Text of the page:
NEWSLETTER 253 Edited by Micky Watkins APRIL1992
Tuesday April 7th Archaeology and History of Sutton House, Hackney – 457 years of History by Mike Gray.
Mike Gray is chairman of the Sutton House Society, the group which successfully campaigned for the restoration of the early 16th century house, the oldest in London’s East End. Two years ago this property lay derelict after squatters and architectural thieves had vandalised it. It is now half way through a two million pound restoration programme funded by the National Trust and English Heritage. A research programme began two years ago. Mike Gray, in his talk, will show how above ground research by English Heritage and below ground by the Museum of London Archaeologists, and archival research, have all contributed to the understanding of its structural and social history. This lecture will be a good follow up to our March talk by Helen Paterson on the care and preservation of ancient monuments. It will also interest members researching and excavating old buildings in our own borough.
Saturday April 25th A low key HADAS morning Minimart to dispose of our substantial stock of summer wear (we can never sell it in October) and an accumulation of bric-a-brac etc. (Please see separate slip for details)
Tuesday May 5th HADAS Annual General Meeting – possibly followed by slides of HADAS 1991-2 activities. Please let us know if you have any suitable slides of excavations, exhibitions or outings.
Saturday May 16th Our first outing of 1992 is a follow-up to the April lecture – To Sutton House and then on to Waltham Abbey with Peter Huggins of Waltham Abbey Archaeological Society
June- July-September Outings as programme card.
August 21, 22, 23 Weekend in Dorset PLEASE NOTE NEW DATES.
October 10th MINIMART This is now BOOKED for October 10th Please mark you programme card. October-November Lectures as programme card.
December 1st or 8th Christmas Dinner. Unfortunately our evening visit to Freemasons Hall is not now possible. We may incorporate a visit there in a walk next year. In the meantime a really super venue has been found, but it is pricey!!! (Please see attached sheet and give me your comments as soon as possible.).
HADAS LECTURE, 3 MARCH 1992 by MIKE PURTON
About 60 members were held spellbound for the March lecture when Helen Paterson told us of her experiences as a part time warden for scheduled monuments under English Heritage
She started by outlining the legal history from the first Act on ancient monuments in 1882, up to the establishment of English Heritage in 1983. Despite Acts of Parliament, monuments still get destroyed – a pilot survey in the 1960s indicated the loss of 25% of field monuments.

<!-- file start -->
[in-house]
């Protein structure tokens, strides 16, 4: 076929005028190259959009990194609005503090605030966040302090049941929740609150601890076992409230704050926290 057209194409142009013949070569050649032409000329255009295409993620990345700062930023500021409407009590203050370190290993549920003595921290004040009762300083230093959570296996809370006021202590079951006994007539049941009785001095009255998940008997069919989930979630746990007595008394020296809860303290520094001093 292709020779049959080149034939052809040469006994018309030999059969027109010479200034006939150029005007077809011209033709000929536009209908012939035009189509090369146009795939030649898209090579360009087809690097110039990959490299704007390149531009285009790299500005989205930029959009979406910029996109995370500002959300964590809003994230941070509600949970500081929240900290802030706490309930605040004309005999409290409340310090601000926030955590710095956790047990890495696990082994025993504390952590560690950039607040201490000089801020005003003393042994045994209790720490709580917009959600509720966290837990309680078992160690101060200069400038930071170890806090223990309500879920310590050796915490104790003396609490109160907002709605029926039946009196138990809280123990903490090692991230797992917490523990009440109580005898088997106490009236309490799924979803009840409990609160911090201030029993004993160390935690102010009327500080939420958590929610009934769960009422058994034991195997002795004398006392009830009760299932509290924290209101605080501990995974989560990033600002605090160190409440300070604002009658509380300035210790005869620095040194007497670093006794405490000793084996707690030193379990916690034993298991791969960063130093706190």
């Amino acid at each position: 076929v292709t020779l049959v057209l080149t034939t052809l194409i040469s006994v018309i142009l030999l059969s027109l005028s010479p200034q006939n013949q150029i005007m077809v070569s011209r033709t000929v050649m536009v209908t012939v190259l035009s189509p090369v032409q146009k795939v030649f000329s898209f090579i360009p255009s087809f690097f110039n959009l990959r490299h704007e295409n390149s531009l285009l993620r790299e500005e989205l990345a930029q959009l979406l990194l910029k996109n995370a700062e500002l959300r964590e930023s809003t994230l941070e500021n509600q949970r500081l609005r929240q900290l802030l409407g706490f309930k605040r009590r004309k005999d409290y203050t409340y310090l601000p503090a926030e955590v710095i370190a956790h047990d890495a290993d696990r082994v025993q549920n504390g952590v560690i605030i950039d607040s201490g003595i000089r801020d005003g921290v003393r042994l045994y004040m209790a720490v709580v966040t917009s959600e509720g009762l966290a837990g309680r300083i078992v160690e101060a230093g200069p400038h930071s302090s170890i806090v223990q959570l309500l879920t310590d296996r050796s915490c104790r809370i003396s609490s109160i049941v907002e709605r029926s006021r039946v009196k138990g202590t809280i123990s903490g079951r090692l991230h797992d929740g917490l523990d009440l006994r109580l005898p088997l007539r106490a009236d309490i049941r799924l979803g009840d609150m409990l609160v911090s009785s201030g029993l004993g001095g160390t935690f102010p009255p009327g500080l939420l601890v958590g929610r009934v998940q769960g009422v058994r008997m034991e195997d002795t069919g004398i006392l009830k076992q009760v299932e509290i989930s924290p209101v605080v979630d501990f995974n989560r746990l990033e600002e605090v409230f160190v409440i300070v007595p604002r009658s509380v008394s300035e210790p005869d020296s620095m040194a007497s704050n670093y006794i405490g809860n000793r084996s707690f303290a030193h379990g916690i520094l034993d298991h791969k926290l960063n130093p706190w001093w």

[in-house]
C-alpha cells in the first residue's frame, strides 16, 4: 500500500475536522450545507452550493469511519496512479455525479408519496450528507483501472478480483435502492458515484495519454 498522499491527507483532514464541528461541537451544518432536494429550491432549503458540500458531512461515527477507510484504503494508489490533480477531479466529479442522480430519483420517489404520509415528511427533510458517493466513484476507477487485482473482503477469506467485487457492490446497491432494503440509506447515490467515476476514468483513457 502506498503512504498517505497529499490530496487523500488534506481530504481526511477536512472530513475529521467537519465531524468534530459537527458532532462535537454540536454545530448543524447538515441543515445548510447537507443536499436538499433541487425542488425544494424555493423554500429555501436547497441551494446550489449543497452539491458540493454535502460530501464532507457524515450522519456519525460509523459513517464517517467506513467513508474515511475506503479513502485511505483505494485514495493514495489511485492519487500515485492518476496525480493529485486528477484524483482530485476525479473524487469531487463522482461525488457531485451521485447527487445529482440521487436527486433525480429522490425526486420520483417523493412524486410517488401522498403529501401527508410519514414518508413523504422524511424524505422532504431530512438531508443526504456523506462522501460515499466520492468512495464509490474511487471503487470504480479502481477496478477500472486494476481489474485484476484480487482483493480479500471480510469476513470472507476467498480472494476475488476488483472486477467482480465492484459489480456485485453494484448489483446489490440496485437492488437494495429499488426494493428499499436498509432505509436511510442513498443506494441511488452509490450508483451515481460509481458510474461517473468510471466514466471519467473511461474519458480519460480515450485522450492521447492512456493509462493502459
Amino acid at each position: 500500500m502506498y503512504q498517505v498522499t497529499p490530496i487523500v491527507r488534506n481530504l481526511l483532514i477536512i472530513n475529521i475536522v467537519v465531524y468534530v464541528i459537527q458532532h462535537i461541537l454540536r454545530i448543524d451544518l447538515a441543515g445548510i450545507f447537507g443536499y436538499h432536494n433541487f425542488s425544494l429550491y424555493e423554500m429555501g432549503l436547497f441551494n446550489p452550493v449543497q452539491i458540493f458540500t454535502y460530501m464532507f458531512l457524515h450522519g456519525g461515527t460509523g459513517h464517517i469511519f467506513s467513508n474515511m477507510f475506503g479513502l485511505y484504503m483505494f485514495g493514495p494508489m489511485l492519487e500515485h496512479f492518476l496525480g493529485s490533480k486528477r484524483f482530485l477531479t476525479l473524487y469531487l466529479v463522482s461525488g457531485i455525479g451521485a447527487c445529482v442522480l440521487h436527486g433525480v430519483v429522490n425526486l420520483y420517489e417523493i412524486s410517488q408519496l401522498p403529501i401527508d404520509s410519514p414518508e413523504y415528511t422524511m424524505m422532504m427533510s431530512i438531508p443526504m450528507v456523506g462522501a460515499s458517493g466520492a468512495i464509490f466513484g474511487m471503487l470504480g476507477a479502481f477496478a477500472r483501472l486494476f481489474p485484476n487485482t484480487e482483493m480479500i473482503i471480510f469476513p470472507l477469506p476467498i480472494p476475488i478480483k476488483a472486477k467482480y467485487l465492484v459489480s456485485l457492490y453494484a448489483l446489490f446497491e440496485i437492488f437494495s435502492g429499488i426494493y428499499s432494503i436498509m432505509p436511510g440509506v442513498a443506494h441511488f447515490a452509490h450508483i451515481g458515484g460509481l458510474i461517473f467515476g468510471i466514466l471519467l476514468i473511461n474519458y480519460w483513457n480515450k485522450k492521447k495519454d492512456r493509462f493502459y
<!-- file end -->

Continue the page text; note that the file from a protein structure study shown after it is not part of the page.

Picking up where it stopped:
The part time wardens for English Heritage each have about 600-700 monuments to visit and each monument is visited on a regular basis every three years. This is done on the basis of only 10 hours per week’ The job requires reporting on the condition of the monuments, filling in record forms and sending them off to English Heritage for recording on a computer.
The monuments don’t look after themselves and the most important part is liaising with owners explaining what they have on their land, its background and why it is important Without their enthusiasm the monument is likely to deteriorate or become lost.
Mrs Paterson went on to show slides of an extremely wide range of monuments, mostly within her area of Middlesex, Hertfordshire, Cambridgeshire, Essex and Bucks.. These covered a complete range of archaeology from prehistoric times to recent industrial archaeology. The sheer variety, all illustrated with excellent photographs was amazing. It covered: major monuments such as Stonehenge and the Tower of London, linear earthworks, Iron Age ditches, crop marks, ridge and furrow and deserted villages,long barrows, round barrows and hillforts, Roman sites, moated sites and motte and bailey castles, guildhalls, churches, country houses, gatehouses and barns cathedrals, castles and parks,canals, bridges, pumping stations, kilns, windmills, lighthouses and Martello towers,crosses, street furniture, obelisks and many other curiosities
The final part of the talk covered examples of how monuments become damaged and given these examples, it was a wonder that many still exist. Besides the more obvious examples of weathering she dealt with destruction by plants and by animals. Trees can cause enormous damage overhanging branches can cause structural damage and when the trees are uprooted by gales or by farmers they create large hollows which allow further erosion to take place. The weight of ivy can also pull brickwork over. Undergrowth and thick scrub can blot out light and prevent the growth of ground vegetation, which again leads to erosion.
Cattle can churn up mud, horse riding over banks can cause damage to field monuments and rabbit burrows can also do damage About the only activity which helped preservation appeared to be sheep grazing on grass, and this could have a visible effect in as little as ten days.
The worst culprit was man. Farmers using heavy machinery, grading fields and ploughing up barrows, people eroding paths, treasure hunters digging holes, motorcyclists, traffic hitting buildings, vandalism and graffiti all took their toll.